All Tennessee employees owe a duty of loyalty to their employer. Among other things, that means they can’t compete with their employer while still employed. In addition, certain employees may be subject to noncompete agreements that restrict their activities both during and after their employment. But what if the employee isn’t actually competing but instead is only taking preliminary measures to prepare to compete? In two recent decisions, the Tennessee Court of Appeals has offered guidance on this issue.
Testing the waters
Todd Heins served as a manager at a Memphis store owned by Leslie’s Poolmart, a national swimming pool company. Although he signed a nonsolicitation and noncompetition agreement, it prevented him from competing only while still employed by Leslie’s. In 2015, customer Jay Karcher approached Heins about opening a competing business. For several months, Karcher and Heins—while Heins was still employed by Leslie’s—scouted potential locations, filed paperwork to start a new company, and took other actions to prepare to open the business.
The next year, Heins quit so he could pursue the competing venture. Leslie’s sued him for breach of contract, breach of fiduciary duty, and other claims. The trial court found that Heins’ preparatory actions were fair game, and the Tennessee Court of Appeals agreed.
Noting that “competition is, obviously, a key element of the free enterprise system,” the court stated that employees generally are allowed to prepare to compete while still employed. The court rejected Leslie’s position that “Heins, in order to adhere to his contractual duties and fiduciary duty, somehow was compelled to reject Karcher’s idea, change the subject, or else resign on the spot if he wished to pursue the idea with Karcher.” The court also noted that the outcome may have been different “had Heins undermined Leslie’s in some fashion while [he] still worked for Leslie’s.” Leslie’s, however, presented no evidence of any foul play, and therefore, Heins’ preparatory actions were acceptable. Leslie’s Poolmart, Inc. v. Blue Wave Pool Supply of Memphis, LLC, 2018 WL 3738666 (Tenn. Ct. App., Aug. 6, 2018).
In another recent case, the Tennessee Court of Appeals enforced a provision of a noncompete agreement that prevented an employee from “prepar[ing] to compete directly or indirectly” while still employed. Before leaving to work for a competitor, Brad Patterson “concocted a plan to leave,” provided his new employer with a client list and sales estimate, and signed an agreement with his new employer. Within four days after leaving, he made 12 customer agreements for his new employer despite establishing only half that number for his former employer during the months leading up to his resignation. That seemed fishy.
Following a trial, the trial court ruled that Patterson breached his agreement. The court of appeals affirmed that finding. According to the court, “these facts establish, at the very least, that [Patterson] was preparing to compete and failed to dedicate his best efforts while still employed by” his former employer. Great Am. Opportunities, Inc. v. Patterson, 2018 WL 1678077 (Tenn. Ct. App., Apr. 6, 2018).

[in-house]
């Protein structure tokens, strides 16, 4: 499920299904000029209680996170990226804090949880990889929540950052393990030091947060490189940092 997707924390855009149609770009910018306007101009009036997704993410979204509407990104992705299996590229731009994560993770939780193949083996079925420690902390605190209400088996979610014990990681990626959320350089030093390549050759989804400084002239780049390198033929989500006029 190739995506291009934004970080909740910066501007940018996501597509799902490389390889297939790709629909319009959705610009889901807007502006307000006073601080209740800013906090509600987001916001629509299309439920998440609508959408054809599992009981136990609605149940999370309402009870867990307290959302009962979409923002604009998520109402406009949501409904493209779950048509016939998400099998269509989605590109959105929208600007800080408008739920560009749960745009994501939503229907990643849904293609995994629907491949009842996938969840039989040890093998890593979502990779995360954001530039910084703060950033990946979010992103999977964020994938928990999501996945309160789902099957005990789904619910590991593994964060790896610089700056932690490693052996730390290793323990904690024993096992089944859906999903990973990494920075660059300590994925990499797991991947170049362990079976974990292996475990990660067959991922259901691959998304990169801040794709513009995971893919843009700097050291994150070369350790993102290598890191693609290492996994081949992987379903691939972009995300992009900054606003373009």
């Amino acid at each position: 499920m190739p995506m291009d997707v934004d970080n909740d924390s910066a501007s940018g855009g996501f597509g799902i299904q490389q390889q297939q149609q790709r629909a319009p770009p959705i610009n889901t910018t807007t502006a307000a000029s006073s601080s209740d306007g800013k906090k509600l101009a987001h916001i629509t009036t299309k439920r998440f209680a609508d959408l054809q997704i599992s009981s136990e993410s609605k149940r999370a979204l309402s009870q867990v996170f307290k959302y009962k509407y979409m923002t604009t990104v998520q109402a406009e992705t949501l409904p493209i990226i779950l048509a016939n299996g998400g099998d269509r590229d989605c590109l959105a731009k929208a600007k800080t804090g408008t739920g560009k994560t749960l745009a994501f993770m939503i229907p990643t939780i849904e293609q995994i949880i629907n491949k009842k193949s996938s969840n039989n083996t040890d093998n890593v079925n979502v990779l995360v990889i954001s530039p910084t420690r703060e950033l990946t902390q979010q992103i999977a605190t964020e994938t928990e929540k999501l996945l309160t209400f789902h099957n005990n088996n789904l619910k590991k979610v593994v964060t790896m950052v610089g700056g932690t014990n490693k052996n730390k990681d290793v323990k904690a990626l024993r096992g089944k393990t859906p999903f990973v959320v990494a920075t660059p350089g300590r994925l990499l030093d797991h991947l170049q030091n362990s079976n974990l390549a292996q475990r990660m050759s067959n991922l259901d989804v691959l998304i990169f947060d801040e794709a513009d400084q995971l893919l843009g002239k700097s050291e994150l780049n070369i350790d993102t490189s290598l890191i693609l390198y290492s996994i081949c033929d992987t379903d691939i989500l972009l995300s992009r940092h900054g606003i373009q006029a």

The key in determining whether an employee’s preparatory actions cross the line is whether the employer is being unfairly harmed. Courts have found that it’s OK for an existing employee to take the following preparatory steps:
- Form/incorporate a business that will compete;
- Develop a business plan;
- Negotiate for the purchase of a business;
- Conduct preliminary research and development to determine feasibility;
- Register a trademark;
- Make arrangements for financing;
- Gather basic information;
- Purchase equipment;
- Open a bank account;
- Lease office space;
- Obtain a telephone listing; and
- Tell clients of the employee’s future plans provided that the communications aren’t solicitations.
On the other hand, courts have found that it’s not OK for a person to do the following while still employed:
- Use the employer’s trade secrets or other confidential information;
- Solicit customers or coworkers;
- Leave the employer in a lurch;
- Take preparatory actions while “on the clock” or use the employer’s office or property;
- Usurp a corporate opportunity; or
- Undertake substantive design and development activities.
Based on the Great Am. Opportunities case, an employer may be able to limit the scope of employees’ preparatory conduct by implementing noncompete agreements that include language preventing preparatory actions to compete. However, you will need to be ready to justify the language. At the end of the day, the ultimate question for the court often is whether the employee’s preparatory actions are placing you at an unfair competitive disadvantage.
Originally published in the Tennessee Employment Law Letter on 10/01/2018. Edited by: Kara E. Shea and David Johnson of Butler Snow LLP.